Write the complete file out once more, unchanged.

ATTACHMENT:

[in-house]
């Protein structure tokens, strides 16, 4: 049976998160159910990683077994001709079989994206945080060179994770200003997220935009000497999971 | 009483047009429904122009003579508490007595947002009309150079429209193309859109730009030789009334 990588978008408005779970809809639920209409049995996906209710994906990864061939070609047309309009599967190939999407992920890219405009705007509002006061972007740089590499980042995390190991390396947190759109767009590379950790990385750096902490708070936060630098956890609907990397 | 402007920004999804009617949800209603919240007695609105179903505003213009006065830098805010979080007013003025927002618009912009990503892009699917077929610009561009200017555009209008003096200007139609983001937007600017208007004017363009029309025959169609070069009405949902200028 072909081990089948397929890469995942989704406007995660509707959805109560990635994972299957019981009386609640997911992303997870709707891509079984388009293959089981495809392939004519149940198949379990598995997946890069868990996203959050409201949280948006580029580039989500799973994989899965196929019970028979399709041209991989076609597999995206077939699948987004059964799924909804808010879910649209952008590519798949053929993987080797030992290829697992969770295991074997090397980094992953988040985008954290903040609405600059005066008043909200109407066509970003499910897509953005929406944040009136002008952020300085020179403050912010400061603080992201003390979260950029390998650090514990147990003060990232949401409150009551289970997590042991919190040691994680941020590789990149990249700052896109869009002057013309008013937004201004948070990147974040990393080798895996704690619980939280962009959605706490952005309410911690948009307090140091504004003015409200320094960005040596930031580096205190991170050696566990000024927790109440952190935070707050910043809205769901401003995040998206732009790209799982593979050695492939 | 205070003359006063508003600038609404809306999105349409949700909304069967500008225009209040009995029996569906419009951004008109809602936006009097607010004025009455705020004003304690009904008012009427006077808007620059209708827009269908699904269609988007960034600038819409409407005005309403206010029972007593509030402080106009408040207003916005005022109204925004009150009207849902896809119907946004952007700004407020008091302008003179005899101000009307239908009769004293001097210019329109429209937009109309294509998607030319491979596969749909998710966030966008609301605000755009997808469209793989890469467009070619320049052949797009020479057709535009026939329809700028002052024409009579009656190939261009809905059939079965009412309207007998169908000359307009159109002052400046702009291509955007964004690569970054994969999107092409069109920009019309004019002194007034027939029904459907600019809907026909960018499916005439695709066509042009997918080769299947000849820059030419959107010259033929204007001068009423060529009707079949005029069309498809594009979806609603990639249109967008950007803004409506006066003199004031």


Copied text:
[in-house]
């Protein structure tokens, strides 16, 4: 049976998160159910990683077994001709079989994206945080060179994770200003997220935009000497999971 | 009483047009429904122009003579508490007595947002009309150079429209193309859109730009030789009334 990588978008408005779970809809639920209409049995996906209710994906990864061939070609047309309009599967190939999407992920890219405009705007509002006061972007740089590499980042995390190991390396947190759109767009590379950790990385750096902490708070936060630098956890609907990397 | 402007920004999804009617949800209603919240007695609105179903505003213009006065830098805010979080007013003025927002618009912009990503892009699917077929610009561009200017555009209008003096200007139609983001937007600017208007004017363009029309025959169609070069009405949902200028 072909081990089948397929890469995942989704406007995660509707959805109560990635994972299957019981009386609640997911992303997870709707891509079984388009293959089981495809392939004519149940198949379990598995997946890069868990996203959050409201949280948006580029580039989500799973994989899965196929019970028979399709041209991989076609597999995206077939699948987004059964799924909804808010879910649209952008590519798949053929993987080797030992290829697992969770295991074997090397980094992953988040985008954290903040609405600059005066008043909200109407066509970003499910897509953005929406944040009136002008952020300085020179403050912010400061603080992201003390979260950029390998650090514990147990003060990232949401409150009551289970997590042991919190040691994680941020590789990149990249700052896109869009002057013309008013937004201004948070990147974040990393080798895996704690619980939280962009959605706490952005309410911690948009307090140091504004003015409200320094960005040596930031580096205190991170050696566990000024927790109440952190935070707050910043809205769901401003995040998206732009790209799982593979050695492939 | 205070003359006063508003600038609404809306999105349409949700909304069967500008225009209040009995029996569906419009951004008109809602936006009097607010004025009455705020004003304690009904008012009427006077808007620059209708827009269908699904269609988007960034600038819409409407005005309403206010029972007593509030402080106009408040207003916005005022109204925004009150009207849902896809119907946004952007700004407020008091302008003179005899101000009307239908009769004293001097210019329109429209937009109309294509998607030319491979596969749909998710966030966008609301605000755009997808469209793989890469467009070619320049052949797009020479057709535009026939329809700028002052024409009579009656190939261009809905059939079965009412309207007998169908000359307009159109002052400046702009291509955007964004690569970054994969999107092409069109920009019309004019002194007034027939029904459907600019809907026909960018499916005439695709066509042009997918080769299947000849820059030419959107010259033929204007001068009423060529009707079949005029069309498809594009979806609603990639249109967008950007803004409506006066003199004031």